fighting the lack of good ideas

public transit isn’t the answer

It may be a component, but it’s not the panacea many proclaim it to be.

Every means of transit I am aware of has good applications. They all get you from point A to point B – though some regulate where A & B must be.

Biking, for example, is a very cheap means of transportation: have a sandwich and some water, and you can go for miles. But it’s slow. For short distances, or where there is not much parking, biking is an ideal way to get around – as long as the weather’s ok.

One step up from the bicyle in terms of maneuverability and parkability (and speed) is the motorbike. Fast, light, and nimble, the motorcycle is another good choice for parking-limited areas and decent weather.

Unfortunately, the weather isn’t only bad when we don’t need to get some place. So we get an automobile. A roof, multiple seats, and cargo space make the auto a great transportation option. Add onto that a lack of a need to have a decent sense of balance. But, when parking is at a premium, cars, trucks, and vans can be a royal pain.

Buses start to alleviate parking issues, have somewhat more per-person space than a fully-passengered car, & travel at about car speed. But, they also follow specific road routes and times, meaning you have to want to go near where the bus does, or plan on a lot of walking.

Subways, trolleys, and other trains get a huge boost in efficiency for moving large numbers of people relatively quickly along very rigidly predefined paths. With about the same space per person as a bus, but not having to worry about traffic congestion due to separate, dedicated, train-only routes, trains are another efficient way to move a bunch of people between preselected A’s and B’s quite quickly. But rigid starts and stops don’t carry flexibility for the passengers.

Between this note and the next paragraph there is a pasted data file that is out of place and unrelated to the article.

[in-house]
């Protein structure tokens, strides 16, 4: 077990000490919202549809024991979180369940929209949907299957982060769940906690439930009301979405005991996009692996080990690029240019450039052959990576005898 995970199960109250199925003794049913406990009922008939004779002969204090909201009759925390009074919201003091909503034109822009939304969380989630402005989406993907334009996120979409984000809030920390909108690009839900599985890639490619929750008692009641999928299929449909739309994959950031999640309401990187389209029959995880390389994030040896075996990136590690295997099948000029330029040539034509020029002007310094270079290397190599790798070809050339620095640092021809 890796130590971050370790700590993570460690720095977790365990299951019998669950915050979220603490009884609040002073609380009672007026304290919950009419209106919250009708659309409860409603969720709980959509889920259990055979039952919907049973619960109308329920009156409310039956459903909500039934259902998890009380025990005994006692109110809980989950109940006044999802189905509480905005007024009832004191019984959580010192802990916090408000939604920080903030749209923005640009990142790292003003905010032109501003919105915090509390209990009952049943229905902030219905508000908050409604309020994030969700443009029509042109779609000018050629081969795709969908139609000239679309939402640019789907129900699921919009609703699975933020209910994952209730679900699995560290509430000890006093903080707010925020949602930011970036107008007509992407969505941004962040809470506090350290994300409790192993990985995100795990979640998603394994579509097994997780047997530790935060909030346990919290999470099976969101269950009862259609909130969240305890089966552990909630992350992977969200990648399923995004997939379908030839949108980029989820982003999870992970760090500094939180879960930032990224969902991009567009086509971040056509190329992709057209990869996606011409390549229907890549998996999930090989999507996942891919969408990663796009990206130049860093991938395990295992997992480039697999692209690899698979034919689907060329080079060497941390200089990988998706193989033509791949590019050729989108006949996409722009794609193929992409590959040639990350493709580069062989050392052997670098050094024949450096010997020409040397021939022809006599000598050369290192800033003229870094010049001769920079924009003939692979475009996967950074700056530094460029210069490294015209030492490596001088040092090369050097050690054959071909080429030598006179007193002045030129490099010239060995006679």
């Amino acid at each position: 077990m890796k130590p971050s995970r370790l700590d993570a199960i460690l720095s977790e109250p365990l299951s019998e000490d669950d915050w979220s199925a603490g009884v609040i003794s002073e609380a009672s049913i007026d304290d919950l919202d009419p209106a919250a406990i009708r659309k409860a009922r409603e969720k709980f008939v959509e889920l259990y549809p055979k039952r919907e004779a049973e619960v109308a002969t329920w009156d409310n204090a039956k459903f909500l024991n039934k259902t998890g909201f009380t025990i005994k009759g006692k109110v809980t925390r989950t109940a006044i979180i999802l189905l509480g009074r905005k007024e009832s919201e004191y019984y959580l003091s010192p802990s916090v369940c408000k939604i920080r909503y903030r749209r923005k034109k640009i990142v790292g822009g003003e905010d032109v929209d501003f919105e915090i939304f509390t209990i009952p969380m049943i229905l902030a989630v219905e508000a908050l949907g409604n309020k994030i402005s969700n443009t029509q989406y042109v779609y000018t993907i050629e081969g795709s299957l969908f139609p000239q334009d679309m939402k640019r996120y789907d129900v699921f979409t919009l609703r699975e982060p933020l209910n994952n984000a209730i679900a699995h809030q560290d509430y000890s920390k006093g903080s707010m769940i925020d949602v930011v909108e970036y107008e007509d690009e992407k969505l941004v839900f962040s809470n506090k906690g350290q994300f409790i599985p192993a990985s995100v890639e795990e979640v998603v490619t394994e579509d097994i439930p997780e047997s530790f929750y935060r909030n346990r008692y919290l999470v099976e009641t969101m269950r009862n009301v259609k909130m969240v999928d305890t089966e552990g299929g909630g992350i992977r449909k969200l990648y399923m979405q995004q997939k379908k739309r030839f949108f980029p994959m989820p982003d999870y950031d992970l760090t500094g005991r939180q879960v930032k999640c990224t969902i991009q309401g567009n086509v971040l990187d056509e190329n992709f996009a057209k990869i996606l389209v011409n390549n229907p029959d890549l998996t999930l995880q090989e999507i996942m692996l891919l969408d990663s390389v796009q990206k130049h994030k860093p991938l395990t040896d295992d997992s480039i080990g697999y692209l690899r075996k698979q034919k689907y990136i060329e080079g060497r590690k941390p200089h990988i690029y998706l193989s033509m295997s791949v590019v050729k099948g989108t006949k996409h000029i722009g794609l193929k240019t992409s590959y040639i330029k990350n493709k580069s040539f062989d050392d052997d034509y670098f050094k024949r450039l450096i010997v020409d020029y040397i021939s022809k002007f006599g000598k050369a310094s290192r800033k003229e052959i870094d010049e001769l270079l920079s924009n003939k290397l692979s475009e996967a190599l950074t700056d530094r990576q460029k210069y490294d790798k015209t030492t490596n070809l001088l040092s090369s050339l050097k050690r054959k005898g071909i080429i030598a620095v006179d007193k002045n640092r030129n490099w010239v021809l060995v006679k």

Next on my list are boats. Personal boats are perhaps the most flexible in the ability to pick your route, but only work for getting around very wet areas.

Ferries and cruise ships are fundmentally no different from buses and trains in their capacity and flexibility, but do tend to be a bit slower. However, they also offer one of the few ways to get from one point of land to another separated by water.

Lastly, of course, are airplanes. Surpassing even a boat’s infinite 2-dimensional meanderings, aircraft get to meander in 3 dimensions. Small, personal planes carry the same flexibility of boats – but can traverse more-or-less over any terrain, with the caveat that there be some straight and flat stretch for them to return to ground safely.

Commercial flights, though, take the transportation benefits of buses and trains to new heights – literally. Traveling at hundreds of miles per hour in relatively straight lines, such craft can traverse the continent or the ocean in hours, not days or weeks. However, like boats and buses, they are subject to weather and traffic conditions not always stopping personal automobiles and bikes. In short, mass transit, of any type, is worth while when a large number of people need to get to roughly the same destination, and start in pre-congregated clusters. But what they gain in efficiency for the group, they lose (often badly) in flexibility for the individual. Commuter rail and bus services are a Good Thing ™ – but not when they preclude the individual’s desire or need for flexibility.

New York City is an example of a municipality that penalizes individuals. They charge for parking. They charge for bridges and tunnels. They act like they don’t want visitors – at least not if they won’t conform to their “ideal” of total reliance on the buses and subways in place.

It’s that herd mentality that frightens me. Mass transit does have an important place in modern society – as long as it’s a supplement & alternative to individual flexibility in travel and not its replacement.